The Fresh Loaf

News & Information for Amateur Bakers and Artisan Bread Enthusiasts

retarding or pre-baking?

jhns's picture

retarding or pre-baking?

hello, i'm a newbie to bread baking, so please excuse my ignorance. i diligently read ken forkish's "flour water salt yeast" and baked a some of his recipes with success and also made a few experiments with variations of these recipes.

next week, i need fresh bread at noon on two consecutive days, but i only have time to mix the dough once. my plan is to bake one loaf in the morning of the first day, so it is fresh at lunch.

does it make more sense to:

  1. bake the second loaf as well and keep it for another day, hoping that it is still fresh enough. i already made sourdoughs and hybrids and i know that they stay fresh longer, but because of time constraints, i plan to bake a straight dough with dry yeast (see below).
  2. keep part of the dough in the fridge when and bake it on the morning of the second day? before/after bulk fermentation? how long can i retard the proofing?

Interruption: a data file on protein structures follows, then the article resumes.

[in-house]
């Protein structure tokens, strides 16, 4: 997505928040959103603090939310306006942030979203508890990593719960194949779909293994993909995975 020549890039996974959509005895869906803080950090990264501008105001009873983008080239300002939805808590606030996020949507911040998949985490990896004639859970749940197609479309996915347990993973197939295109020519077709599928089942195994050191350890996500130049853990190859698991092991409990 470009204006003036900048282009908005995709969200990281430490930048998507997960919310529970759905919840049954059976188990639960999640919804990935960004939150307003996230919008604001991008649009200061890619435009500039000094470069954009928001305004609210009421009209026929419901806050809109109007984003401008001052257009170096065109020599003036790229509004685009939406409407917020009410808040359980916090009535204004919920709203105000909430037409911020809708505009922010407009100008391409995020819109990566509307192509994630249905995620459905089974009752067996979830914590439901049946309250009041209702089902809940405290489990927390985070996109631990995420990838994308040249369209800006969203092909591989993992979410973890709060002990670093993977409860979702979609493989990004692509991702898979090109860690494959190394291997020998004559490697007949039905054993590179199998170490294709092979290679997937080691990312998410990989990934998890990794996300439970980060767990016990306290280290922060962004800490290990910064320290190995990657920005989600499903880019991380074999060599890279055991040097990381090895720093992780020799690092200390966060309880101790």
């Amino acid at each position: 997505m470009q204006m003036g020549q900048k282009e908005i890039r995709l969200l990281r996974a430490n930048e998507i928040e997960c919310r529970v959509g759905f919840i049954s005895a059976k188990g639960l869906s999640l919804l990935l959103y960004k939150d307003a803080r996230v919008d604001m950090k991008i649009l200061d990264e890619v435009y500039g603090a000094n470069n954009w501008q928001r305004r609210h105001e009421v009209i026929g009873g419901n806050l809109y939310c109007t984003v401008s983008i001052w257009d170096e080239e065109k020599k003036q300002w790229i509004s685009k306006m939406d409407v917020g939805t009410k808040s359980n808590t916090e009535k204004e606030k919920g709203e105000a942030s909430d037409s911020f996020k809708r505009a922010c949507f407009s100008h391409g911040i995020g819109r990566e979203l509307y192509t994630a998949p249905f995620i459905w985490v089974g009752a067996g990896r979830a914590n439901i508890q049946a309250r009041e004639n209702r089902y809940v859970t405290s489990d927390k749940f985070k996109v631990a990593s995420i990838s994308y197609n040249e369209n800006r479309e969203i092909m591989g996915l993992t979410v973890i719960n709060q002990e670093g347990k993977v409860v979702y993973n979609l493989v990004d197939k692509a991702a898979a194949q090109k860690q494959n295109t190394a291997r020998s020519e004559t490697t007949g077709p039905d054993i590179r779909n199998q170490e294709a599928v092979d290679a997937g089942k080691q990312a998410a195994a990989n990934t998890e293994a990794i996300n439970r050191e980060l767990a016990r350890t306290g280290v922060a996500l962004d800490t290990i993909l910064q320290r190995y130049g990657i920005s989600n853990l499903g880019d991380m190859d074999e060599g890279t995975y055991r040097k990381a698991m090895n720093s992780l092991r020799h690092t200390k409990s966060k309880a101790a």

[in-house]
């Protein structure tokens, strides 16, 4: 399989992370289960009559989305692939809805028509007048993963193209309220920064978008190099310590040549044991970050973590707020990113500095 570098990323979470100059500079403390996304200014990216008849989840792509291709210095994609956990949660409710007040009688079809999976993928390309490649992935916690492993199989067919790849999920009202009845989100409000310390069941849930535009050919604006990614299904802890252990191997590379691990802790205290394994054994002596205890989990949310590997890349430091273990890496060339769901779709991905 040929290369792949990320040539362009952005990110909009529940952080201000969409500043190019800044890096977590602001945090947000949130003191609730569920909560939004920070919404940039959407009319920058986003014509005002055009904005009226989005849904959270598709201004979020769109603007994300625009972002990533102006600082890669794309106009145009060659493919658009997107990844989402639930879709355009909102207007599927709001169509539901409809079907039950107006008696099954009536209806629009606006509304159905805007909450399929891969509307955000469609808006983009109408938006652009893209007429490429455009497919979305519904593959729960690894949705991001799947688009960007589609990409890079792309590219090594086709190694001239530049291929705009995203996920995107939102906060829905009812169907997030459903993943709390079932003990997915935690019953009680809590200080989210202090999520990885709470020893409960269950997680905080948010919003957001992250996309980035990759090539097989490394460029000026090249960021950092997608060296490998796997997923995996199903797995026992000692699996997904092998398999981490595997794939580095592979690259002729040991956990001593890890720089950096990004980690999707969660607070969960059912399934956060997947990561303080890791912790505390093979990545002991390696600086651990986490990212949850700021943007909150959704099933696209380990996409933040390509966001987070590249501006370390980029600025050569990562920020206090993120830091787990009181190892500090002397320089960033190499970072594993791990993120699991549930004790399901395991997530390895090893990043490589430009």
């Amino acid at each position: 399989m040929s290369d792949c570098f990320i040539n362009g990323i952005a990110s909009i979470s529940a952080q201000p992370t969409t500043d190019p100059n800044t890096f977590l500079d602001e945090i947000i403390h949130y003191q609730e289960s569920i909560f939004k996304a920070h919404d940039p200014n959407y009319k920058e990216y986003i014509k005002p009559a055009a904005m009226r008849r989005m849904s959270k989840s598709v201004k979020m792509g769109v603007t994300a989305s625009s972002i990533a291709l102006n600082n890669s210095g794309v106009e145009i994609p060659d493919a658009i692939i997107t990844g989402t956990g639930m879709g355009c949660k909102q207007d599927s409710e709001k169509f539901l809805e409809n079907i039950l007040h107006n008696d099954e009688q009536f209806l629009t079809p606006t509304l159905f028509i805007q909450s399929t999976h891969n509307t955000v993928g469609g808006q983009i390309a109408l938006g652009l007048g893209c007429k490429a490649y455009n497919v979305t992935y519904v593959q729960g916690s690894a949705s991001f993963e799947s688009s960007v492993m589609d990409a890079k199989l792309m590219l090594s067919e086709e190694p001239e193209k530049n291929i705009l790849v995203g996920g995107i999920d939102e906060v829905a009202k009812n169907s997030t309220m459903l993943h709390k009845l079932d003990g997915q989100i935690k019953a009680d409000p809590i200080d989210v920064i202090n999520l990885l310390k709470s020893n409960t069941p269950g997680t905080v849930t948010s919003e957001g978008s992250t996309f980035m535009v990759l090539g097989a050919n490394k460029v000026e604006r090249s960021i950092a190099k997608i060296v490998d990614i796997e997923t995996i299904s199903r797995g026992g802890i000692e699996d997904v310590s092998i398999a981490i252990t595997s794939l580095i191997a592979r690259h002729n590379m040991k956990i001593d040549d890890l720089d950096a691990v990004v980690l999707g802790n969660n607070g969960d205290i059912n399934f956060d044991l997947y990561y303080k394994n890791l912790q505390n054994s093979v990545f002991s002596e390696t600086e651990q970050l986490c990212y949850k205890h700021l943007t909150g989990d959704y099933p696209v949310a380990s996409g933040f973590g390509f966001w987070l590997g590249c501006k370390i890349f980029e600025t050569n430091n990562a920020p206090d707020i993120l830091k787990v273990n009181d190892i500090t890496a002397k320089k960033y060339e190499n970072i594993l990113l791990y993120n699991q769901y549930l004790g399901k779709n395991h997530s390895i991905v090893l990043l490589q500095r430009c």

3. par-bake it on the first day, finish the bake on the morning of the second day. i read a little about pre-baking, but it's always about freezing the loaf after the first bake. where i bake, i don't have a freezer. but is it necessary to freeze it at all, if i want to keep it for one more day? could i just bake the loaf 90%, keep it for a day at room temperature and then bake it for another 10 minutes before lunch time on the second day?
i'm planning to use the "overnight 40& whole wheat" recipe from the above mentioned book. it's 600g white, 400g whole, 800g water, 22g salt and 3g yeast. the schedule: mixing at noon the day before baking, shaping at 5pm, proofing overnight in the refridgerator and baking on the next morning between 7 and 8 am.any suggestions?


ldavis47's picture

Then refresh the second batch by spraying all over with water and place in 400 F oven for 6-8 minutes, is another possibility, especially if the bread is not expected to last much longer.